Alan Clawley fears that John Madin’s legacy is being obliterated from Birmingham’s architectural heritage.
When the organisers of this summer’s ‘Love Architecture Festival’ asked me to lead a walking tour of John Madin’s buildings in the City Centre I wondered how to make it a positive experience for the architecture enthusiasts who signed up on the day. The fact had to be faced that if the City Council and various developers have their way every trace of Madin’s work in the city centre will be obliterated within the next five years. So I decided to call the walk ‘Architecture Is More Than Skin Deep’ to try to get beneath the visual appearance of buildings by which they are often judged and to reveal the economic, social and political pressures that are sealing the fate of the buildings designed by Birmingham’s most prolific modernist architect.
Our first stop was to 20 Bennetts Hill to stand and stare at what is now a building society whose distant predecessor, the Birmingham Citizens Permanent Building Society, gave Madin his break as a young architect. With the help of his father, who was a member of the board, Madin got the job of designing its shop front in a modernist style. It was so admired by the City architect that he asked Madin to design some new shopping centres in the big council estates in Frankley.
A gentle walk through St Phillips Churchyard and Colmore Square brought us beneath the new office block of Colmore Plaza that in 2007 replaced Madin’s Post and Mail that was famous for its digital clock and its entrance hall in the podium where Mail readers delivered their small ads to for the next edition. All that remains here is the gargantuan Printing Hall half of which was below ground to house the 12 hot-metal printing presses.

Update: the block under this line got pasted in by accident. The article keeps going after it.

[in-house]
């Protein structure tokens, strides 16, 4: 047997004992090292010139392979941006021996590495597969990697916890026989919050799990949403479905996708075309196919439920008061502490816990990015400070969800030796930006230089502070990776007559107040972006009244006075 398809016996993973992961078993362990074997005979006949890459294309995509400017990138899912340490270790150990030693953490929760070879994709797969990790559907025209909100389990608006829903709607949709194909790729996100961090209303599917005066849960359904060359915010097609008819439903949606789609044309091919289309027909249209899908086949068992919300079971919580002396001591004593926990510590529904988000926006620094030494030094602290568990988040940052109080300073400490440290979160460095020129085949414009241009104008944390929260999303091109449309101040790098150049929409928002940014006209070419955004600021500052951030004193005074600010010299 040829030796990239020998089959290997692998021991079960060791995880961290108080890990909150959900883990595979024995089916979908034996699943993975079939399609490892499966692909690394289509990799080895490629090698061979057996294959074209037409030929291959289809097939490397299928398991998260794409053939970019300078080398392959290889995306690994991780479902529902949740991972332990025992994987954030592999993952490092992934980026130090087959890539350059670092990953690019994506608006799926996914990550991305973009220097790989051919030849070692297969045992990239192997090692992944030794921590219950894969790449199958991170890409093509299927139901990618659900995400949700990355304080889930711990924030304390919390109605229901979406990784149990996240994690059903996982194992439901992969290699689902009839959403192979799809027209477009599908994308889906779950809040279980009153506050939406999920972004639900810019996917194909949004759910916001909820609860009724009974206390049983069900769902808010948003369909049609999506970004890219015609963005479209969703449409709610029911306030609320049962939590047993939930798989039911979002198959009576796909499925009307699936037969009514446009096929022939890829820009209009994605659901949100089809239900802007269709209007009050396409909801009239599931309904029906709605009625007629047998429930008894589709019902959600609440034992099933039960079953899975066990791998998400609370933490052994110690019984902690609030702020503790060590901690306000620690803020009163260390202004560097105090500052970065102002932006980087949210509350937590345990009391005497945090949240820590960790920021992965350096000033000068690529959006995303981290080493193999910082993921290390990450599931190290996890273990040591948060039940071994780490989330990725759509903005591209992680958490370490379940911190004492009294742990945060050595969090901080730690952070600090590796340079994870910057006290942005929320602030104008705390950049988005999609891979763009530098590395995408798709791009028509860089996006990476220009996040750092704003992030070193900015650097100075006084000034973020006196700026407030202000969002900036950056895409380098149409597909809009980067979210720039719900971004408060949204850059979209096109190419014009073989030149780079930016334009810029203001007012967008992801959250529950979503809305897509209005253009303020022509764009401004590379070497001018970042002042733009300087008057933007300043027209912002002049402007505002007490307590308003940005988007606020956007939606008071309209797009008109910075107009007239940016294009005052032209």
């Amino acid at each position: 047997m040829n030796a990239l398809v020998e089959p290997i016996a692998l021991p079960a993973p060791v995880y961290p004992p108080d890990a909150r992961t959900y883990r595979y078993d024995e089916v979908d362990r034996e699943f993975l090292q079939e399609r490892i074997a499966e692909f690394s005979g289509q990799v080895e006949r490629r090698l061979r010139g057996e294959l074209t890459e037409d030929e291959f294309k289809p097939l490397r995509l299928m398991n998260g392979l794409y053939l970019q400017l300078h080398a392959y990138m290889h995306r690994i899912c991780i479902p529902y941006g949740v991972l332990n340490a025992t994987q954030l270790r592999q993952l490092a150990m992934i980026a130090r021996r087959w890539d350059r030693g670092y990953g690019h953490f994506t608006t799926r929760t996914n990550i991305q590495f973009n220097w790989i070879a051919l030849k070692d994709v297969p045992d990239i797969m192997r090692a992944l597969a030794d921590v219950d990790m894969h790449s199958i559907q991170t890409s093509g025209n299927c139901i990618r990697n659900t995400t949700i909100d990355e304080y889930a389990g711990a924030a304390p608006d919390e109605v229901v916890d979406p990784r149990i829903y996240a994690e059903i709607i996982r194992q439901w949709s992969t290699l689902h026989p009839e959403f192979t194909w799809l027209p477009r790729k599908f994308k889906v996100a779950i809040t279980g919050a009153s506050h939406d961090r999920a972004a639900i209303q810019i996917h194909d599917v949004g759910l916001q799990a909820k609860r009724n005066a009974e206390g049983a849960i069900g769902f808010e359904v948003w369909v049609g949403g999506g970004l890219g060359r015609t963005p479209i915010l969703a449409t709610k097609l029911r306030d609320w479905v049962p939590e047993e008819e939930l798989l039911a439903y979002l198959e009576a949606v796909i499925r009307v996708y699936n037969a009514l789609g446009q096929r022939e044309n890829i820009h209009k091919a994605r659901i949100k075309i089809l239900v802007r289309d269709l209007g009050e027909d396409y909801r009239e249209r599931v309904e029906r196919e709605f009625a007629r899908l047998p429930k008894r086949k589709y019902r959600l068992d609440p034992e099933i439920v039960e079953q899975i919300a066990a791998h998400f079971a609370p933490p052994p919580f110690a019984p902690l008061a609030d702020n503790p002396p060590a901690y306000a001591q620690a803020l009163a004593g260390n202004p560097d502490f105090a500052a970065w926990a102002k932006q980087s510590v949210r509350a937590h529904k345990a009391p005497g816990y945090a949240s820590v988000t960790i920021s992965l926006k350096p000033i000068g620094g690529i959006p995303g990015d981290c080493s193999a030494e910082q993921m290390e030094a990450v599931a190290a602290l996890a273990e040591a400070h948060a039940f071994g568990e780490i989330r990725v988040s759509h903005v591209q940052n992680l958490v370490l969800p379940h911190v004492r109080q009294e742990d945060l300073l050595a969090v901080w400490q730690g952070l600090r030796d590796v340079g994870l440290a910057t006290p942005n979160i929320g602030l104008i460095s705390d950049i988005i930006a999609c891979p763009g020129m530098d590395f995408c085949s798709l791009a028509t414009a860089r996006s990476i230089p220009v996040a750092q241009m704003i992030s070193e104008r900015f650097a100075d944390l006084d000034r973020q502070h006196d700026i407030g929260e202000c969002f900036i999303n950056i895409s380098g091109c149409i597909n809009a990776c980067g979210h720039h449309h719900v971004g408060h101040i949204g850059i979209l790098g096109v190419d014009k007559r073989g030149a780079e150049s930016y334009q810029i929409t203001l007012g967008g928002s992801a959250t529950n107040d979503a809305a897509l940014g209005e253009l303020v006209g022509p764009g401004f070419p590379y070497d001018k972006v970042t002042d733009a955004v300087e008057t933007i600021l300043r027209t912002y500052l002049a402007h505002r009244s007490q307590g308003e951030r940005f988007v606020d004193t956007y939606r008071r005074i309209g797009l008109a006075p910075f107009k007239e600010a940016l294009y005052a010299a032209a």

After wondering what other uses could be found for this windlowless industrial-scale building we trekked back along Colmore Row to examine the abandoned Natwest building, now owned by British Land. The developers have kindly put a large computer generated image on the building to show us what will replace it after they demolish it if and when the property market for Grade A offices recovers. Noting the Madin’s building was approved after the Colmore Conservation Area had been declared we wondered how the planning committee could square that circle when it approved a higher and even more assertive replacement.
Moving on to the Central Library and a ride up the first few floors that remain open to the public. The place has the feel of a department store about to close down. Only the posters shouting ‘Everything Must Go’ are missing.
And so on to our final visit, a guided tour of the School of Music led by a Jazz student at the School. That is typical of the place. The students run the place and it buzzes with activity, all of it hidden from the world outside. The interior has been completely refurbished. The sound systems and acoustics are really good. We stood and listened to a full student orchestra rehearsing in the recital room, admired the Adrian Boult Hall and were shown round the tranquil music library. All these gems are tucked away behind a nondescript façade that people pass without noticing. Although the invisible sign ‘Everything Must Go’ hangs over the doorway, here the place has been kept in its best condition until its fate is finally decided.